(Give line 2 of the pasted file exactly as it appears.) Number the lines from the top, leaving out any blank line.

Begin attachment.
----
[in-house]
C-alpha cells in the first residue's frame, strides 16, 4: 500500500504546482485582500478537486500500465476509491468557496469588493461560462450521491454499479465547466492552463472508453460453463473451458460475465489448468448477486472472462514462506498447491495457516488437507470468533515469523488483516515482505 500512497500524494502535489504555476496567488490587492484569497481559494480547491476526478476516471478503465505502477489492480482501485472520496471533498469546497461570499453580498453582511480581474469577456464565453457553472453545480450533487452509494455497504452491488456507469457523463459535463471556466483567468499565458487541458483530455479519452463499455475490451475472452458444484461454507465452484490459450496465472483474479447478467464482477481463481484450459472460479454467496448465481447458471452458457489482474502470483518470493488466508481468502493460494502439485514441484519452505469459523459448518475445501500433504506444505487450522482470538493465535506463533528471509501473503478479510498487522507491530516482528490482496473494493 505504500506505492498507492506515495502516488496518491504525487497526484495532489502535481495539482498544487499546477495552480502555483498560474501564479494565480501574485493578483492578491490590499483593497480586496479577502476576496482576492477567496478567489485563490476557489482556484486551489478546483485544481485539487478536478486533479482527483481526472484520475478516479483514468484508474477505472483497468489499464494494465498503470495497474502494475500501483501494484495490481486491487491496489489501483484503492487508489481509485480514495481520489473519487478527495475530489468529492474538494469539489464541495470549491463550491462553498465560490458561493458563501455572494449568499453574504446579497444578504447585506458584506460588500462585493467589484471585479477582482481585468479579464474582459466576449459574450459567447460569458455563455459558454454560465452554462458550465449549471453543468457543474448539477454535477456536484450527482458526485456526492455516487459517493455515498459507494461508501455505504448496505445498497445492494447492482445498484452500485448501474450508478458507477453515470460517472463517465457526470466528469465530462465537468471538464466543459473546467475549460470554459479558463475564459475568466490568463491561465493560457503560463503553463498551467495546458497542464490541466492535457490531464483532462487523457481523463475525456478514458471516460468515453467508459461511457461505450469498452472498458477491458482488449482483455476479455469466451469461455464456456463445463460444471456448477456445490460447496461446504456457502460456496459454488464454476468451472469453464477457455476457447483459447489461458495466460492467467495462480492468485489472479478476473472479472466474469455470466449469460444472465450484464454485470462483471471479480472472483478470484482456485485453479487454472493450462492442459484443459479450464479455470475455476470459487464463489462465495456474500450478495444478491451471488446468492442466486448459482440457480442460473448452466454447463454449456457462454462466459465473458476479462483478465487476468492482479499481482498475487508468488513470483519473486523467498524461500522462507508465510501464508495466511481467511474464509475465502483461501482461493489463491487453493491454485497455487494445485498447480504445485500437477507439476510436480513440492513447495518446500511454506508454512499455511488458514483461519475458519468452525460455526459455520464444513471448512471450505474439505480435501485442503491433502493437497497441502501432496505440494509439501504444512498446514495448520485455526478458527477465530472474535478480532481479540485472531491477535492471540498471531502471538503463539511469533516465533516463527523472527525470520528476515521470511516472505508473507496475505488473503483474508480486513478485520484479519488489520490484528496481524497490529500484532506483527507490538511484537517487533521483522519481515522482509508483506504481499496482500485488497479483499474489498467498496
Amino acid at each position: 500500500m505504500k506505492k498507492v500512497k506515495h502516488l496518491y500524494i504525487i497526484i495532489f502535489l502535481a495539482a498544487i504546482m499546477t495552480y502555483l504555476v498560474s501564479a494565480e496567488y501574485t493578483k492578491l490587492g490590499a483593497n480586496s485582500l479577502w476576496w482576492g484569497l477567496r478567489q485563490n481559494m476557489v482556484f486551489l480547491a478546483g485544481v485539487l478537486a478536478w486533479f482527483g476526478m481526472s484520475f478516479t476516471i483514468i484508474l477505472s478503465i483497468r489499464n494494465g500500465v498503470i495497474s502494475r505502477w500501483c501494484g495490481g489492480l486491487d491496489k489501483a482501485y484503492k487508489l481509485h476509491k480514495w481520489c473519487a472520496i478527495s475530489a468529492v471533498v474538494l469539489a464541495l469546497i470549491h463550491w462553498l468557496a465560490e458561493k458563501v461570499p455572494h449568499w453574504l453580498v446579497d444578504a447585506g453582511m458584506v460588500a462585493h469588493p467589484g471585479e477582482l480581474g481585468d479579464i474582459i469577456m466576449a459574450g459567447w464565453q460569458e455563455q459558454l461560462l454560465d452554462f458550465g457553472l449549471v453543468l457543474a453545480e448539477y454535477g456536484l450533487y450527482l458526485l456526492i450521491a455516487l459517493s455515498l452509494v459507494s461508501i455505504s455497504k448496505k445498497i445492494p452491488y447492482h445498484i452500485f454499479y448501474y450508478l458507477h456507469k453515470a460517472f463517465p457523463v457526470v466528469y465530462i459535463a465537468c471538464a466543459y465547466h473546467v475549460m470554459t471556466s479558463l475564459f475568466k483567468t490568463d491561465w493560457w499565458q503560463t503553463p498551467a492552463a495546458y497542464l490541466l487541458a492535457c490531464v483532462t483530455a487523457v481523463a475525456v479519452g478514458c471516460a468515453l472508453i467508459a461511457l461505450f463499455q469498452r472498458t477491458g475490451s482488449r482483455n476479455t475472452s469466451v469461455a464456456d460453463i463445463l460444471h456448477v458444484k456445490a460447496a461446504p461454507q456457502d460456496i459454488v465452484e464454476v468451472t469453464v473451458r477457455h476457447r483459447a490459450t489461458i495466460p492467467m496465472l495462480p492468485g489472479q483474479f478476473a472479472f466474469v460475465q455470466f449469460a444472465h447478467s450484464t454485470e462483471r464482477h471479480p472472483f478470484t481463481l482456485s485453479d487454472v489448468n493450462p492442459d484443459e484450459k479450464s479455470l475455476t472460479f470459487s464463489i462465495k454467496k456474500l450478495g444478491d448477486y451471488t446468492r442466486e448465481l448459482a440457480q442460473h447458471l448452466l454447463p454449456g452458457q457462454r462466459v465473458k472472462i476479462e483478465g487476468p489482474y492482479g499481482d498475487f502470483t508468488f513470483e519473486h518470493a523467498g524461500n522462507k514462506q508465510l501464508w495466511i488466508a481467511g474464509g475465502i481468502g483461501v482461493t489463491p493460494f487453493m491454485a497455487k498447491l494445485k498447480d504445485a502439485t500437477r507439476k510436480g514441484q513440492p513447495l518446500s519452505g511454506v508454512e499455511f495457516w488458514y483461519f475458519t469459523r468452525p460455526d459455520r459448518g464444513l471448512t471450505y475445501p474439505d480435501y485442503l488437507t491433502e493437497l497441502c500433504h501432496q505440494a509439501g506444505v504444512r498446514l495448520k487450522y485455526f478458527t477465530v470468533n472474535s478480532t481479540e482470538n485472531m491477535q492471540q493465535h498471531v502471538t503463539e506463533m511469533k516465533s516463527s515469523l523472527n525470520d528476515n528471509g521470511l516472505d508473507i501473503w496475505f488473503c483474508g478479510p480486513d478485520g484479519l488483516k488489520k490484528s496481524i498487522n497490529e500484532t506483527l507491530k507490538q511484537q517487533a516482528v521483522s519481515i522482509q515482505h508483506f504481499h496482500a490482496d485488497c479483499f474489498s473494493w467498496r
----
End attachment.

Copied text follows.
C-alpha cells in the first residue's frame, strides 16, 4: 500500500504546482485582500478537486500500465476509491468557496469588493461560462450521491454499479465547466492552463472508453460453463473451458460475465489448468448477486472472462514462506498447491495457516488437507470468533515469523488483516515482505 500512497500524494502535489504555476496567488490587492484569497481559494480547491476526478476516471478503465505502477489492480482501485472520496471533498469546497461570499453580498453582511480581474469577456464565453457553472453545480450533487452509494455497504452491488456507469457523463459535463471556466483567468499565458487541458483530455479519452463499455475490451475472452458444484461454507465452484490459450496465472483474479447478467464482477481463481484450459472460479454467496448465481447458471452458457489482474502470483518470493488466508481468502493460494502439485514441484519452505469459523459448518475445501500433504506444505487450522482470538493465535506463533528471509501473503478479510498487522507491530516482528490482496473494493 505504500506505492498507492506515495502516488496518491504525487497526484495532489502535481495539482498544487499546477495552480502555483498560474501564479494565480501574485493578483492578491490590499483593497480586496479577502476576496482576492477567496478567489485563490476557489482556484486551489478546483485544481485539487478536478486533479482527483481526472484520475478516479483514468484508474477505472483497468489499464494494465498503470495497474502494475500501483501494484495490481486491487491496489489501483484503492487508489481509485480514495481520489473519487478527495475530489468529492474538494469539489464541495470549491463550491462553498465560490458561493458563501455572494449568499453574504446579497444578504447585506458584506460588500462585493467589484471585479477582482481585468479579464474582459466576449459574450459567447460569458455563455459558454454560465452554462458550465449549471453543468457543474448539477454535477456536484450527482458526485456526492455516487459517493455515498459507494461508501455505504448496505445498497445492494447492482445498484452500485448501474450508478458507477453515470460517472463517465457526470466528469465530462465537468471538464466543459473546467475549460470554459479558463475564459475568466490568463491561465493560457503560463503553463498551467495546458497542464490541466492535457490531464483532462487523457481523463475525456478514458471516460468515453467508459461511457461505450469498452472498458477491458482488449482483455476479455469466451469461455464456456463445463460444471456448477456445490460447496461446504456457502460456496459454488464454476468451472469453464477457455476457447483459447489461458495466460492467467495462480492468485489472479478476473472479472466474469455470466449469460444472465450484464454485470462483471471479480472472483478470484482456485485453479487454472493450462492442459484443459479450464479455470475455476470459487464463489462465495456474500450478495444478491451471488446468492442466486448459482440457480442460473448452466454447463454449456457462454462466459465473458476479462483478465487476468492482479499481482498475487508468488513470483519473486523467498524461500522462507508465510501464508495466511481467511474464509475465502483461501482461493489463491487453493491454485497455487494445485498447480504445485500437477507439476510436480513440492513447495518446500511454506508454512499455511488458514483461519475458519468452525460455526459455520464444513471448512471450505474439505480435501485442503491433502493437497497441502501432496505440494509439501504444512498446514495448520485455526478458527477465530472474535478480532481479540485472531491477535492471540498471531502471538503463539511469533516465533516463527523472527525470520528476515521470511516472505508473507496475505488473503483474508480486513478485520484479519488489520490484528496481524497490529500484532506483527507490538511484537517487533521483522519481515522482509508483506504481499496482500485488497479483499474489498467498496